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Hello Goodbye
You Aren't Really There
She sat at the computer in the hallway, her eyes facing the bright screen. The sounds of her fingers punching the keyboard resounded off the walls. It had been awhile since she had sat down to work on her fiction novel and the heroine was close to dying, as she was in all of her other unfinished, thirty page novels. Listening to the music being piped into her headphones from the computer application, she continued to pursue the final end of yet another possible novel that could someday, if ever finished, be published. Not likely, she thought.
Reaching over to the mouse, she opened the itunes browser and put on her favorite minute and a half guitar riff. She put it on repeat, as it was custom for most of her songs. She had a routine; listen to a set of songs for whatever mood she was in, and slowly rotate through each song, each being set on repeat for a certain amount of time until she was too burnt out on that song. As her fingers wove magic over the keyboard, she moved back and forth in the seat like a master piano player. The clacking keeping beat to the melancholy song she was listening to.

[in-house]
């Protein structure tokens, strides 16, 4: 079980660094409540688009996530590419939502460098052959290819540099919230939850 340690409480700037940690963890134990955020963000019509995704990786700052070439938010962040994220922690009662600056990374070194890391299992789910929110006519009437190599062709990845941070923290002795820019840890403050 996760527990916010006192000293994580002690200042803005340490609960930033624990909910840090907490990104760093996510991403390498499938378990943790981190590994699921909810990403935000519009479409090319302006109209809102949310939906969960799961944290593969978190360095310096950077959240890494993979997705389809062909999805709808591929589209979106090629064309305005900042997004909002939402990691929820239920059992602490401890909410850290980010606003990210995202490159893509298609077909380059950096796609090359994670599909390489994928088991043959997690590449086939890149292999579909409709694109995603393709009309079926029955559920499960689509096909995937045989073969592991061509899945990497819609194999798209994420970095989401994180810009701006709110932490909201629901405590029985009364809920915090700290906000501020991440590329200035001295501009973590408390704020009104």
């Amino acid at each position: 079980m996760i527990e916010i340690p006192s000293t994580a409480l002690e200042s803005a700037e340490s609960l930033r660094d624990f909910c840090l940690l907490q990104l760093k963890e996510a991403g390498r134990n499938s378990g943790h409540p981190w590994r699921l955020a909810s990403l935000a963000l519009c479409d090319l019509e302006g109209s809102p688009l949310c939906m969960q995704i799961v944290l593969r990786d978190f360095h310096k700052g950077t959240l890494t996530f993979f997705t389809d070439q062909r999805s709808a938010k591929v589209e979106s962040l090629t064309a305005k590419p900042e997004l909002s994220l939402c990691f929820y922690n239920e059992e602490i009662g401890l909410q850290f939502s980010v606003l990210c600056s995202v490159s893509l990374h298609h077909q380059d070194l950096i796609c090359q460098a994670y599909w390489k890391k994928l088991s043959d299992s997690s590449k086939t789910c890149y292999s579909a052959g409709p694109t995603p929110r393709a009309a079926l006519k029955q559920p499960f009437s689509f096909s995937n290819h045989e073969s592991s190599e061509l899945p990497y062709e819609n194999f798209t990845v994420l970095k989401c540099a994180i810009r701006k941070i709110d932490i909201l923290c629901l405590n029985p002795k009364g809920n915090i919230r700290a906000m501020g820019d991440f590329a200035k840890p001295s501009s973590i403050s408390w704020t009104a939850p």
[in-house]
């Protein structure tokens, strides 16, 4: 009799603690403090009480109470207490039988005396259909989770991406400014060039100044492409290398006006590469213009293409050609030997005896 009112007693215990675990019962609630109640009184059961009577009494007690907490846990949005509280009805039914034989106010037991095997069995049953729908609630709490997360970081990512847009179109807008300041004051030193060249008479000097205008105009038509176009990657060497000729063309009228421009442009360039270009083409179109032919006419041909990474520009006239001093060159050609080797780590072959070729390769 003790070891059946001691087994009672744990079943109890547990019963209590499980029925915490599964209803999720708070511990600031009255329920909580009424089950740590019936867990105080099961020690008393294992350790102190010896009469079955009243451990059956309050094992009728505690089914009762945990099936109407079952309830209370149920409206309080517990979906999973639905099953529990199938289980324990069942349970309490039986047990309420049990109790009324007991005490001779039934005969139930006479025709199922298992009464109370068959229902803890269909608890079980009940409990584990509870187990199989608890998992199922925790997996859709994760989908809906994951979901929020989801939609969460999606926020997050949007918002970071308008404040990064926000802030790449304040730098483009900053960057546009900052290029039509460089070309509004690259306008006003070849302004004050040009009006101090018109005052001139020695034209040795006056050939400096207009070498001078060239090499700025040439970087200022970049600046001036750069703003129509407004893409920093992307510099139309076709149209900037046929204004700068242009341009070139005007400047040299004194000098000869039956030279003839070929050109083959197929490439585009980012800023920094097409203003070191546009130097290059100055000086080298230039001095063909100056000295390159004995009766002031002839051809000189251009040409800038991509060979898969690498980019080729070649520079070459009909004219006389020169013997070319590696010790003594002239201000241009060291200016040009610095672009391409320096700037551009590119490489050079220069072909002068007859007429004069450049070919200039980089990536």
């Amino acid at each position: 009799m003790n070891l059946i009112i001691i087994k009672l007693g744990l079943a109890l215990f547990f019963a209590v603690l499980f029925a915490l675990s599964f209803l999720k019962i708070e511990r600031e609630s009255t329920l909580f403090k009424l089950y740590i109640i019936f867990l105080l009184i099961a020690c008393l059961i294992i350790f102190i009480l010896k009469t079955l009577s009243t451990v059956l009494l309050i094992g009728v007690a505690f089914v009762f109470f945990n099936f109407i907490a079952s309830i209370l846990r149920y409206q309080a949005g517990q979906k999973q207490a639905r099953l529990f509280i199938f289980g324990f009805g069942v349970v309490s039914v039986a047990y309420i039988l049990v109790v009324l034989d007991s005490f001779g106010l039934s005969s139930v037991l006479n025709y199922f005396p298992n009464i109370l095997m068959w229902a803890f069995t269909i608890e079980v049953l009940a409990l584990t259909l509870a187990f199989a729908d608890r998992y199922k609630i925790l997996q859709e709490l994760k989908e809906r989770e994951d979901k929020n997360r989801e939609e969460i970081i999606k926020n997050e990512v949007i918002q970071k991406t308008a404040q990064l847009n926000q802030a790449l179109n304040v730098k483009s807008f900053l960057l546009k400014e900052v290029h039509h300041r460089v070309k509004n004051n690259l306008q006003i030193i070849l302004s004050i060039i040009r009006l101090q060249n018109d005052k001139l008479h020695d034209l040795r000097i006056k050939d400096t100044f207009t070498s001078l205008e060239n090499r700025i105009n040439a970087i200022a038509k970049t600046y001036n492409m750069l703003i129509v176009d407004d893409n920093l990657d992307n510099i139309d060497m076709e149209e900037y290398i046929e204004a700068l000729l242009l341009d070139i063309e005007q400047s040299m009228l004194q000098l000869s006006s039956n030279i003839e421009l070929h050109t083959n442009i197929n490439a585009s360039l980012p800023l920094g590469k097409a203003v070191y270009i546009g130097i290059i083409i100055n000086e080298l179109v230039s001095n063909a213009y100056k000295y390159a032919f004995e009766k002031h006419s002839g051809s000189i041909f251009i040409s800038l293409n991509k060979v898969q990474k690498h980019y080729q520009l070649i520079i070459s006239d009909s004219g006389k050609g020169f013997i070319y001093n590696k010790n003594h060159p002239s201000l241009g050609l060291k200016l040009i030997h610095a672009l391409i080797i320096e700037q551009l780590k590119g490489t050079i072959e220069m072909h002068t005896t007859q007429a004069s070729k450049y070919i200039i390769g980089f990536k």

To her right, fifteen feet down the narrow hall in which she was stationed, was a tall narrow window shaded by the multi-seasonal curtain she had hung there. Behind her, two doors sat closed and locked. She never opened them, for she didn’t have the key. Besides she admired the wood-work and elegant door frame too much to break the secret doors open. Although, when she first moved into the reclusive Victorian home, she had unsuccessfully tried to break open the stubborn, off-white doors. It was then that she realized that much like every other thing in the old house, the doors still stood sturdy even in old age.